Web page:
Don’t Let the Family Go Without Because of a Bad Pricing Decision

Two Choices That Dramatically Impact Cash Flow


Mothers worry about this earlier than fathers…

Will the business allow us to provide all we wish for our children?

Frank Reynolds established his enterprise in 2014; bringing in enough jobs so the small team always had something to do drove decision making over the next three years.

Year on year growth attested to the success of the strategy, until an unwanted development caused Frank’s wife Mary to doubt the plan.

Yes, it was busy, but cash flow had dried up. The outlook was rather scary, for the first-time funds would not be available for the quarterly tax bill.

Frank didn’t care:

“We’ll be fine as long as I keep winning the work!”  

She persisted and convinced a reluctant Fred to enrol in the Build a Better Business program to learn more about strategies to increase profitability.

The case study outlined in this post is based on work I did with Frank and Mary Reynolds during December 2017; with name changes to protect privacy.

A snap shot of key data of the Reynolds operation is set out in the table below.


In the course Pricing for Profit, they observed the similarity of the hourly rate “bell curve” of their industry, and the one demonstrated in the training.


The distribution meant it was possible to lift the base rate from $104 to $124/hour, while remaining in the mid-range of prices.

The adjustment occurred without fanfare, on a job by job basis, in order to react if necessary.

But there was no cause for alarm, three weeks after adjusting prices Frank reported “The customers did not mind at all” – although previously Frank insisted some must be exempt from the price increase – based on them “Being too important to risk losing.”

He soon discovered a few interesting facts about this “special” group.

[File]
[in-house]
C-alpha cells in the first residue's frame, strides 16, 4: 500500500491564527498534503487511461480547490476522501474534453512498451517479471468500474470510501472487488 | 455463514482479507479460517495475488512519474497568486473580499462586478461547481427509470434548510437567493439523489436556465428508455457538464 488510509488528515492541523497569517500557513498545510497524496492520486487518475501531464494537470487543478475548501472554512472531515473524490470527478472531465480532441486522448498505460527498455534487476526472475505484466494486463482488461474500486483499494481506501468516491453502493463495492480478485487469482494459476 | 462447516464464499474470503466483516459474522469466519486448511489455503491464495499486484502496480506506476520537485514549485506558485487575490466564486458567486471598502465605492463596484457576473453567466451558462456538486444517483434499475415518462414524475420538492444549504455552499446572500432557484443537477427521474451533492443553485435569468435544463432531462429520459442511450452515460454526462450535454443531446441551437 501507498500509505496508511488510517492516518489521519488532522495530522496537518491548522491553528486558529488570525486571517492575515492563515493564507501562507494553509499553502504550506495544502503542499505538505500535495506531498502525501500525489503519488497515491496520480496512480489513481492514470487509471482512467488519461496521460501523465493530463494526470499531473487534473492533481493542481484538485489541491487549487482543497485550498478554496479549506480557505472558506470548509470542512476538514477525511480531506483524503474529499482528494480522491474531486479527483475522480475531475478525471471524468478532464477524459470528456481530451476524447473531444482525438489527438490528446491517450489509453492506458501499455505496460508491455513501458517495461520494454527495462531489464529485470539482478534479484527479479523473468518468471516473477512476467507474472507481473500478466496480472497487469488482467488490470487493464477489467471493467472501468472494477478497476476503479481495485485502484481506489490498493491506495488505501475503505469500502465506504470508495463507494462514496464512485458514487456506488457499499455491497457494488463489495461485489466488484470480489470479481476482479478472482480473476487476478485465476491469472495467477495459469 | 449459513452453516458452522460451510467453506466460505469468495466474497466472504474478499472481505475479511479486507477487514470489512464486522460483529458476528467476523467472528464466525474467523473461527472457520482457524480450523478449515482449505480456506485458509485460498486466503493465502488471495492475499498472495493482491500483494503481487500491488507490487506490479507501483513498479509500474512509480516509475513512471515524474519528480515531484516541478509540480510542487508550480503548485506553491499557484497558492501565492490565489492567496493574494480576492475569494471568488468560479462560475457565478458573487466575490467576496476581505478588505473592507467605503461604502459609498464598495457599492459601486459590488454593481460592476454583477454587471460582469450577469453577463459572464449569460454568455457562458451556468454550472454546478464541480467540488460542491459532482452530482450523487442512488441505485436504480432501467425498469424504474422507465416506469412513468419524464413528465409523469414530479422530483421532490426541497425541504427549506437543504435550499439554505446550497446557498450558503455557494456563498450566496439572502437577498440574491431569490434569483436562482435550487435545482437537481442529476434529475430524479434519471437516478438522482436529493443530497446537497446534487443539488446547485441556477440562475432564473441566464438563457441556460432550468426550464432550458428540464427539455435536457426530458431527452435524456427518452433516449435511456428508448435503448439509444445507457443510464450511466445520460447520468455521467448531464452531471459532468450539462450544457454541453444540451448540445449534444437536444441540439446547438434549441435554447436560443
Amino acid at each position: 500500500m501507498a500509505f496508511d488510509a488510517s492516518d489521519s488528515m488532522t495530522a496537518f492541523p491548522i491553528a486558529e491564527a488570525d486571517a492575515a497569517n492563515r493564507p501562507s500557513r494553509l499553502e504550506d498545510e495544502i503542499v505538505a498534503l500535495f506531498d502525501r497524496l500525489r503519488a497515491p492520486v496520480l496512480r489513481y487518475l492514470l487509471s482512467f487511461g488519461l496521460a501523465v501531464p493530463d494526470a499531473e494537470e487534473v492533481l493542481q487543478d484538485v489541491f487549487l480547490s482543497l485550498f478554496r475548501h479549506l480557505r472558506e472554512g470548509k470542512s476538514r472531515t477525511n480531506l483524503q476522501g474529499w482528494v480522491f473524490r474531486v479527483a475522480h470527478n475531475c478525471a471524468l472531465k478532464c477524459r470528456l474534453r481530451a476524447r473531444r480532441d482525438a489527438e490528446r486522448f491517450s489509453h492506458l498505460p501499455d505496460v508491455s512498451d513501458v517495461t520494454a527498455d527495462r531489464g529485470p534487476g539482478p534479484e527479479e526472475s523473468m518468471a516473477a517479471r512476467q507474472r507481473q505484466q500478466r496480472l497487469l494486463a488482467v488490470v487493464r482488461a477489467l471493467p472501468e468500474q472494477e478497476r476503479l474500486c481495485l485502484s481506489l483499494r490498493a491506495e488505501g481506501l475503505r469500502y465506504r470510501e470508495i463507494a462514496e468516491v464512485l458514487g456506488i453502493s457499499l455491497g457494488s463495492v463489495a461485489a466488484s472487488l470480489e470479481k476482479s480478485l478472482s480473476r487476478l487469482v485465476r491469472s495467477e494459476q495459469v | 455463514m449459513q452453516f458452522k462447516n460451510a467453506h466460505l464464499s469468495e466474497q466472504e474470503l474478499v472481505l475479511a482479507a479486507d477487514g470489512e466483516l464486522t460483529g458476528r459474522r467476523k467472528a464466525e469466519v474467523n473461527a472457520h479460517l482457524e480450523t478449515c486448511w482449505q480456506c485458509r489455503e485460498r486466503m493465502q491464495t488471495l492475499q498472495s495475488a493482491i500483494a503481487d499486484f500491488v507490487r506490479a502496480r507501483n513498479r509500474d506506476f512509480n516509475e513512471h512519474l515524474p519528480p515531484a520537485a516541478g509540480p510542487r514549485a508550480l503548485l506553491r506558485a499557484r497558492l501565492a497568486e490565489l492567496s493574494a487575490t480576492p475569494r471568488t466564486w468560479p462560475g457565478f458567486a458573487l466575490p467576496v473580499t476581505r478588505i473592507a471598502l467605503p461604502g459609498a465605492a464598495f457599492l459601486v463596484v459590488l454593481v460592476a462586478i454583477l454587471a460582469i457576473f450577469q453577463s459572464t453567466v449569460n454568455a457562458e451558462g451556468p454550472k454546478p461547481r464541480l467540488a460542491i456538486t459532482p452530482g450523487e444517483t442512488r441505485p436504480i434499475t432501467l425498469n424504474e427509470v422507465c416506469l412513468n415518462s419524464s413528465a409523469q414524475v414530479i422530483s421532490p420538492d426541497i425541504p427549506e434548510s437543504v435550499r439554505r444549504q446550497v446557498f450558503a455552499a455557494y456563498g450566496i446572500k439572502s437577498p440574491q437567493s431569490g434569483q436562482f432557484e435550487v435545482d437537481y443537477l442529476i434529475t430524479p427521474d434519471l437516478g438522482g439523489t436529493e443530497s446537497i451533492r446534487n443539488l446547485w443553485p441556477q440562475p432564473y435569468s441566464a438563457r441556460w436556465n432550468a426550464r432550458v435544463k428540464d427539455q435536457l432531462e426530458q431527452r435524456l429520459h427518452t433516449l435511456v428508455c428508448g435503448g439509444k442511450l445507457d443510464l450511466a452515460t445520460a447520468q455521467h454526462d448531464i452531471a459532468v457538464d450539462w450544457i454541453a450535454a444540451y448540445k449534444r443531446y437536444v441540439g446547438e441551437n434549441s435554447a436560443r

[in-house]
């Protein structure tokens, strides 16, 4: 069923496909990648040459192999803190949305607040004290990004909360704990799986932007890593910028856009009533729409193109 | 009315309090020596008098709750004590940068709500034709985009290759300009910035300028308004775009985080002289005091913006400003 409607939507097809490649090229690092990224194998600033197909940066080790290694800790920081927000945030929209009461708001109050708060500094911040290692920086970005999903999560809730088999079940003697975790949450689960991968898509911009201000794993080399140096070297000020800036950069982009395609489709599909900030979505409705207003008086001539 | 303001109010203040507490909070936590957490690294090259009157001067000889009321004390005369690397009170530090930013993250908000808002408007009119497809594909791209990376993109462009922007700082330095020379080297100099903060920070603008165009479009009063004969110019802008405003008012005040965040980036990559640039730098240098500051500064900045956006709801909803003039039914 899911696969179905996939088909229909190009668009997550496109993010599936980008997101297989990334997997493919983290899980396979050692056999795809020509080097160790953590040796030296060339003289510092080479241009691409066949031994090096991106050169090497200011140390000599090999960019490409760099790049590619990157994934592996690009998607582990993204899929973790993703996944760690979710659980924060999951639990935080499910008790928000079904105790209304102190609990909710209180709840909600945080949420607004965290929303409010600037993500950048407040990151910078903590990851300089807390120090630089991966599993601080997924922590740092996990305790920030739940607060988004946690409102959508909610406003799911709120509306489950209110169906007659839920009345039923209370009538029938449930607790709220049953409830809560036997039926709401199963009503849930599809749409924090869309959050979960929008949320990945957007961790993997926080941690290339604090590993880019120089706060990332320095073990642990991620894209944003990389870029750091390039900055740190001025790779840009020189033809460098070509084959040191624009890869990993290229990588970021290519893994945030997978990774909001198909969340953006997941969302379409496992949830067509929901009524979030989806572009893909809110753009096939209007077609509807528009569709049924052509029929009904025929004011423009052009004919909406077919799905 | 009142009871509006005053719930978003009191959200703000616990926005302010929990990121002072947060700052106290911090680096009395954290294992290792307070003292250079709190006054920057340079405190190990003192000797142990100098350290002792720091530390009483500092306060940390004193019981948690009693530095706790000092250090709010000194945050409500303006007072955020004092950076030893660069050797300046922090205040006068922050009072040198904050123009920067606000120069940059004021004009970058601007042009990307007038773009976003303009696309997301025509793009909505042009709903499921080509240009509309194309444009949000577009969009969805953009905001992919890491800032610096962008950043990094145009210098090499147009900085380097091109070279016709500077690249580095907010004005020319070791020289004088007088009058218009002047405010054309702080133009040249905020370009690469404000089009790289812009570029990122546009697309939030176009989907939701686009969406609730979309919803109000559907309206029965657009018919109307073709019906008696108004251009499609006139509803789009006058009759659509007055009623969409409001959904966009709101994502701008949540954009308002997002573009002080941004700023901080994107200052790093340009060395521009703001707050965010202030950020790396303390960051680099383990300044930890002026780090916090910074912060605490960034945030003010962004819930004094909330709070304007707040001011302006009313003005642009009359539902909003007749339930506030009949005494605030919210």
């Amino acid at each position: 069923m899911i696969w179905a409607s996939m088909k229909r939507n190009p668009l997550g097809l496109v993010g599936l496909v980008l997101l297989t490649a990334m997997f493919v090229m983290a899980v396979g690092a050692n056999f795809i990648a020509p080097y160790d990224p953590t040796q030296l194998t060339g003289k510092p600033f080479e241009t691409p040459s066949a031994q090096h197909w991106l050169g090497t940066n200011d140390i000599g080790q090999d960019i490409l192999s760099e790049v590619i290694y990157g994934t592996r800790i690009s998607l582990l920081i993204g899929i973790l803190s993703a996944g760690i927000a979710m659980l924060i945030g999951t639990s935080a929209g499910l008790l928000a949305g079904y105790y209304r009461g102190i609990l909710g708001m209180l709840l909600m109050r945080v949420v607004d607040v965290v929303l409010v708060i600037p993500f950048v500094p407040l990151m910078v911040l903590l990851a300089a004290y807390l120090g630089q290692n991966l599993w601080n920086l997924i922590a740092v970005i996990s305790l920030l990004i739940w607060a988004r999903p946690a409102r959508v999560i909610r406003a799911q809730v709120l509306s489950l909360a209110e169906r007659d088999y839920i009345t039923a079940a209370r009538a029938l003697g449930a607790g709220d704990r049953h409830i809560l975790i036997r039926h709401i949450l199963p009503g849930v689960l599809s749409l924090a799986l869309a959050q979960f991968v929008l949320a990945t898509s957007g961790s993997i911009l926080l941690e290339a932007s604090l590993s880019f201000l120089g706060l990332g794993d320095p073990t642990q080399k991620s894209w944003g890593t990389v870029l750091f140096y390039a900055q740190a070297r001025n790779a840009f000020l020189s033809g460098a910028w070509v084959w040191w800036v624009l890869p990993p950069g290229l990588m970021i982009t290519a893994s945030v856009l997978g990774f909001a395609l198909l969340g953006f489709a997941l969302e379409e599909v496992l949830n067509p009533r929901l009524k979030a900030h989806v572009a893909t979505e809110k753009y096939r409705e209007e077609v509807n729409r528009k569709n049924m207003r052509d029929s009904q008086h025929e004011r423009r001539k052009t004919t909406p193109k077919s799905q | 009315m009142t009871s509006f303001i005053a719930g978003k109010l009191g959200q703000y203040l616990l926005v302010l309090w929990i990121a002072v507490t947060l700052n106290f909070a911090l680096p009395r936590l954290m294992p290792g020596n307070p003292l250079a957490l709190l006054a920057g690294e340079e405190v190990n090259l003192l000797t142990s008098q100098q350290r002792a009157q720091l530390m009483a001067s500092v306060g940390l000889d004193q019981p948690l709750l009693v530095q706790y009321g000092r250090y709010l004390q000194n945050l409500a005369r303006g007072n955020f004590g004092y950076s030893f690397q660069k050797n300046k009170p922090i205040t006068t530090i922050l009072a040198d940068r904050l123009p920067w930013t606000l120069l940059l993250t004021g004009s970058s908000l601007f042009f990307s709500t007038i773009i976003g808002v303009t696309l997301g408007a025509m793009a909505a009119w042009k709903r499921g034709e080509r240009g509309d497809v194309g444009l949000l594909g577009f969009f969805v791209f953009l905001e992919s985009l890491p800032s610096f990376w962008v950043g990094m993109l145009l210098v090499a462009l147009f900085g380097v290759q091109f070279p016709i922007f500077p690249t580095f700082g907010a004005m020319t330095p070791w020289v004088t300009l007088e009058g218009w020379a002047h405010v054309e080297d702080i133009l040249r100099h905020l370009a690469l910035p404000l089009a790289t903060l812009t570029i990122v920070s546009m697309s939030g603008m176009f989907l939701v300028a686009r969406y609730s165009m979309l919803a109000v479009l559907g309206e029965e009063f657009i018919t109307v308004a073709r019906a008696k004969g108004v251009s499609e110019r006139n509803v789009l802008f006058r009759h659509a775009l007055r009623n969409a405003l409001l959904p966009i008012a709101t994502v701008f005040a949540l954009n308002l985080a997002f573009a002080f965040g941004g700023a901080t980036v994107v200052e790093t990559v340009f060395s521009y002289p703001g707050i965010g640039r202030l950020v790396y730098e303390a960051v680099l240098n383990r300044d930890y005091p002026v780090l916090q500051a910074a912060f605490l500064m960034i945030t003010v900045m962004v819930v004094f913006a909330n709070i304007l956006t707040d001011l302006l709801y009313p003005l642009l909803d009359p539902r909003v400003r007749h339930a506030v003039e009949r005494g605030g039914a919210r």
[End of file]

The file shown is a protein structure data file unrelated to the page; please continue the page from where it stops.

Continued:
Over the next 12 months, the uplift to be applied to 70% of the customer base, will produce a net profit improvement of $119,580.

For those believing such a result is unrealistic, I emphasise, this is not a story, it is case study based on a real business operating in South Australia.

The outcome is representative of the improvements achieved by other program participants who elected to implement the pricing strategies presented.  You don’t need to take my word for it, here are three things you can do to evaluate the simple logic behind why the same strategies will work for you.

  1. Enrol in the free Pricing for Profit course
  2. Read this article (from the Salesforce blog) for third party proof of the main message – customers are not as price sensitive as most owners believe them to be.
  3. Send a note to me ([email protected]) and I will arrange for you to chat to others who are benefiting from the lessons.

But wait, there is more!

For those struggling to believe the improvements being outlined are achievable, here is another hurdle for you to climb over. Even greater outcomes resulted from Frank & Mary’s decision to segment their customers, based on the gross profit generated per hour.

Their accountant did help them with this bit, and you may benefit with input from your advisor.